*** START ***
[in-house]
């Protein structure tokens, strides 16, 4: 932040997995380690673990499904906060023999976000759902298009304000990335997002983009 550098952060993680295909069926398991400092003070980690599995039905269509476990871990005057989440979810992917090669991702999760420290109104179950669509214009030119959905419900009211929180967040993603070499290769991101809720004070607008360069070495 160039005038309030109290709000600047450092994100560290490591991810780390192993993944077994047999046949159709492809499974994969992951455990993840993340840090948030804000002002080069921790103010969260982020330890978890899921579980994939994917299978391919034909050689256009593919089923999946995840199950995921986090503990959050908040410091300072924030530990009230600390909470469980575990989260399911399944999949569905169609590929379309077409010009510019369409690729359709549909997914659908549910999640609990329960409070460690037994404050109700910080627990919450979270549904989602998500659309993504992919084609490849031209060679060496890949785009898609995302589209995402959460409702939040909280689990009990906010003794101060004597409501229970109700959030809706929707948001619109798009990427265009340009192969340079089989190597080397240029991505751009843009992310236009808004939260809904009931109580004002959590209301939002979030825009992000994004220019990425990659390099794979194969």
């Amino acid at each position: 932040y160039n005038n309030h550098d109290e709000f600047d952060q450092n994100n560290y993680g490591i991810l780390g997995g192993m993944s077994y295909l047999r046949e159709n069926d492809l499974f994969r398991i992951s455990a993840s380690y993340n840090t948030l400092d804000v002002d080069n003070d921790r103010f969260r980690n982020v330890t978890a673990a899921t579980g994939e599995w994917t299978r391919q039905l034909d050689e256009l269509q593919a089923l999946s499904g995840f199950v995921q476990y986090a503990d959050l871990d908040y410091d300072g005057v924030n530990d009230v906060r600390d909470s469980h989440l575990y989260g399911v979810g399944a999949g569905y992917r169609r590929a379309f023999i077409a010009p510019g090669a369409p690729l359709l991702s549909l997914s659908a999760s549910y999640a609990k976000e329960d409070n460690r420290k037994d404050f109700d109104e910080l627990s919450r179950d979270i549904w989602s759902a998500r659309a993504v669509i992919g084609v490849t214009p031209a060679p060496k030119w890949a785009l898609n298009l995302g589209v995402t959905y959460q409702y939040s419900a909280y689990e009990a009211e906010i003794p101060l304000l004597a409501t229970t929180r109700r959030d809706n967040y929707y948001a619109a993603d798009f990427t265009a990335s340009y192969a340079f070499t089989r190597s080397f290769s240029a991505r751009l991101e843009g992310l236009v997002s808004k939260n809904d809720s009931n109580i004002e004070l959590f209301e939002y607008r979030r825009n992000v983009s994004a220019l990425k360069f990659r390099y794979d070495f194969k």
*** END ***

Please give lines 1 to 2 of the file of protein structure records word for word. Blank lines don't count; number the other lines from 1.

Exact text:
[in-house]
């Protein structure tokens, strides 16, 4: 932040997995380690673990499904906060023999976000759902298009304000990335997002983009 550098952060993680295909069926398991400092003070980690599995039905269509476990871990005057989440979810992917090669991702999760420290109104179950669509214009030119959905419900009211929180967040993603070499290769991101809720004070607008360069070495 160039005038309030109290709000600047450092994100560290490591991810780390192993993944077994047999046949159709492809499974994969992951455990993840993340840090948030804000002002080069921790103010969260982020330890978890899921579980994939994917299978391919034909050689256009593919089923999946995840199950995921986090503990959050908040410091300072924030530990009230600390909470469980575990989260399911399944999949569905169609590929379309077409010009510019369409690729359709549909997914659908549910999640609990329960409070460690037994404050109700910080627990919450979270549904989602998500659309993504992919084609490849031209060679060496890949785009898609995302589209995402959460409702939040909280689990009990906010003794101060004597409501229970109700959030809706929707948001619109798009990427265009340009192969340079089989190597080397240029991505751009843009992310236009808004939260809904009931109580004002959590209301939002979030825009992000994004220019990425990659390099794979194969």